Metal Concentrations in the Serum and Hair of Patients With Titanium Alloy Spinal Implants
Spine: June 15, 2003 - Volume 28 - Issue 12 - p 1320-1326
A retrospective study of serum and hair metal concentrations in patients with titanium alloy spinal implants was performed.
To determine the incidence and possible causes of abnormal metal concentrations.
Summary of Background Data.
Several studies have demonstrated that metal debris are present in the tissues surrounding titanium alloy spinal implants. However, few studies suggest that metals dissolve, circulate in the body fluid, and accumulate in remote organs.
Titanium, aluminum, and vanadium concentrations in serum and hair were measured after surgery in 46 patients with titanium alloy spinal implants (12 patients in the implant failure group and 34 patients in the no implant failure group) and 20 patients without spinal implants (control group). All the subjects were examined again 1 year after the first examination or implant removal.
Of the 46 patients with titanium alloy spinal implants, 16 patients (34.8%) exhibited abnormal serum metal concentrations and 11 patients (23.9%) exhibited abnormal hair metal concentrations. In the control group, three patients (15%) exhibited only abnormal serum and metal aluminum concentrations at the first examination. In both of the two patients who exhibited abnormal serum titanium concentrations and then had their spinal implants removed, the serum and hair titanium levels decreased to beneath the reference value limit in 1 year after the removal. Comparison of the implant failure and no implant failure groups showed no significant differences in the incidence of abnormal serum concentrations of titanium, aluminum, or both metals. Therefore, serum metal concentrations did not seem to be a useful indicator of hardware loosening or implant failure.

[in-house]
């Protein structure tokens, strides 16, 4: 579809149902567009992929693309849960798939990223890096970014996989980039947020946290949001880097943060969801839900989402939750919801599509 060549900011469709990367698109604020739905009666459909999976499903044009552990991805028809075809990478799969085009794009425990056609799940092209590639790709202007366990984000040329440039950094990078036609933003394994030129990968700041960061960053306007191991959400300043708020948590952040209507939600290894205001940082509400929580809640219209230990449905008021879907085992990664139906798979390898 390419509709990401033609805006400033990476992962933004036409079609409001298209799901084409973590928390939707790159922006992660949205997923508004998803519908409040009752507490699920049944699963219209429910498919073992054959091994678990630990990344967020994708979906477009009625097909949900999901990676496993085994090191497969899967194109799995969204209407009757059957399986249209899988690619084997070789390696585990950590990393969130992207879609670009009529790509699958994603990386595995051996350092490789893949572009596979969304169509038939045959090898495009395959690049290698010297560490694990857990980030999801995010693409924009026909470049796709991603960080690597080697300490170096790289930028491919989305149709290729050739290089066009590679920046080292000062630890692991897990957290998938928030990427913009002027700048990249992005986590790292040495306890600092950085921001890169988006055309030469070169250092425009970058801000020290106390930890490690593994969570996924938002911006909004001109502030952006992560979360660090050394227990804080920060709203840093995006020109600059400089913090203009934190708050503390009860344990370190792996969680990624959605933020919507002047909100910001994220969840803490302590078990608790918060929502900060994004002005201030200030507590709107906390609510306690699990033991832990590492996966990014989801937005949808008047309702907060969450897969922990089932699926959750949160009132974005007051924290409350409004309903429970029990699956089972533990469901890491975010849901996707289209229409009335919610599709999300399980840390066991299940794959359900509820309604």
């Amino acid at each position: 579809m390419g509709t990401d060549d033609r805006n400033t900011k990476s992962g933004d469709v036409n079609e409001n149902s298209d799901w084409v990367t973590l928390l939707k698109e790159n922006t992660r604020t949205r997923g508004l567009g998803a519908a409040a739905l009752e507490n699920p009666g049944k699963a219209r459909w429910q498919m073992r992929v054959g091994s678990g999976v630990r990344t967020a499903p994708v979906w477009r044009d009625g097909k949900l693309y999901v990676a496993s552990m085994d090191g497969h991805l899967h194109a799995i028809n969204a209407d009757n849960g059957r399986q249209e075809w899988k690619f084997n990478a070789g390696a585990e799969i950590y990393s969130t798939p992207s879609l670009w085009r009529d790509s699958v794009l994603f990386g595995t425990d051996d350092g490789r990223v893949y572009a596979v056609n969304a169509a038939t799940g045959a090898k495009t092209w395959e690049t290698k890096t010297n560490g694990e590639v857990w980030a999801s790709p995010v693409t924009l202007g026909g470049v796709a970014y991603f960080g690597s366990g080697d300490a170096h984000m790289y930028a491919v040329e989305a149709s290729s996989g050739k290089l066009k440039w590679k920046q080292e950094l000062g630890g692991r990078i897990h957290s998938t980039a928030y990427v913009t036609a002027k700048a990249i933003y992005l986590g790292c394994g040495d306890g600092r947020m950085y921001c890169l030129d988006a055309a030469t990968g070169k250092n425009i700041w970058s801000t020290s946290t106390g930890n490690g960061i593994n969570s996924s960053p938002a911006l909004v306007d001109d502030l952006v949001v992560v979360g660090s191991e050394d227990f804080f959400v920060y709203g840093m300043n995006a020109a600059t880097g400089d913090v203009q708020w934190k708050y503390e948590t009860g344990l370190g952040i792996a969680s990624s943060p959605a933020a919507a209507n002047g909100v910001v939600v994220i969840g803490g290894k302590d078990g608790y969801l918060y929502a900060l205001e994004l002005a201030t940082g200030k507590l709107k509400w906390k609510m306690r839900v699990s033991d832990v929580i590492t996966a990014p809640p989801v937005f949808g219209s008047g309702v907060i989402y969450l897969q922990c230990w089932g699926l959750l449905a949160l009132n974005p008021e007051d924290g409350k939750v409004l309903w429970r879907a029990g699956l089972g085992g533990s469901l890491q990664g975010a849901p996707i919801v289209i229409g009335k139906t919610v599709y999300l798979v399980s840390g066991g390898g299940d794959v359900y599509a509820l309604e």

Approximately one third of patients with titanium alloy spinal implants exhibited abnormal serum or hair metal concentrations at a mean time of mean 5.1 years after surgery. Titanium or aluminum may travel to distant organs after dissolution of metals from the spinal implants.